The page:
Mixed Gonadal Dysgenesis
Also known as: MGD, disorder of sex development, DSD.
What is mixed gonadal dysgenesis?
Sex is determined by the presence in cells of sex chromosomes X and Y. Girls are born with two X (XX) chromosomes while boys have an X and a Y (XY) chromosome. The gonads (ovaries or testicles) develop under the guidance of the sex chromosome patterns. During fetal growth the ovaries produce estrogen which assists the growth of the vagina and uterus. Testicles produce testosterone (and a substance to stop the formation of female sex organs) that is needed to form male sex organs.
Mixed gonadal dysgenesis is a sex developmental disorder where the gonads are abnormal from there being some cells with XY chromosomes and some with just a single X (chromosome Y mosaicism). This results in a wide range of male/female genitalia that are not typically, or clearly, male or female. Children with this disorder may have one or two gonads which may be undescended and/or not easy to identify as typical testicles.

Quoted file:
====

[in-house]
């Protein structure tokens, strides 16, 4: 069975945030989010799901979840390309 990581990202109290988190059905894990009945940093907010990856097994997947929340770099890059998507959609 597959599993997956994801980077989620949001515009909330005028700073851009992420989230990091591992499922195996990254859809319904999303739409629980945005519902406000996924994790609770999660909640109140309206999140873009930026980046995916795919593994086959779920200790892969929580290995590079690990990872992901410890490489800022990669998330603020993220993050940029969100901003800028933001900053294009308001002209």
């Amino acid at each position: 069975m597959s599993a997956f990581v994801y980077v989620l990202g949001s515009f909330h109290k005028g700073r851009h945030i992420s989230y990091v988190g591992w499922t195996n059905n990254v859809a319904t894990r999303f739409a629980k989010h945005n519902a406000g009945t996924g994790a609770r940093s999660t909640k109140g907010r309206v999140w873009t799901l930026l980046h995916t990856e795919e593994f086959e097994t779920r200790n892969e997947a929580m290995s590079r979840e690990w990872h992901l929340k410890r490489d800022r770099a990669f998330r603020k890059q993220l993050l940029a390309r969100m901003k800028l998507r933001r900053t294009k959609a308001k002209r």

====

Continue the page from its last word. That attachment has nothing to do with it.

What causes mixed gonadal dysgenesis?
MGD is a result of a genetic mutation which is not hereditary.
What are the symptoms of mixed gonadal dysgenesis?
Clinical presentation is extremely variable-from external genitalia appearing totally male or completely female or ambiguous, with the baby appearing neither female or male.
What are mixed gonadal dysgenesis care options?
Treatment (hormones or surgery) depends on the clinical presentation of the external genitalia and will follow from a full discussion of options that the Specialist team at Nicklaus Children's hospital will review with the family.
Reviewed by: Jack Wolfsdorf, MD, FAAP
This page was last updated on: September 12, 2019 01:45 PM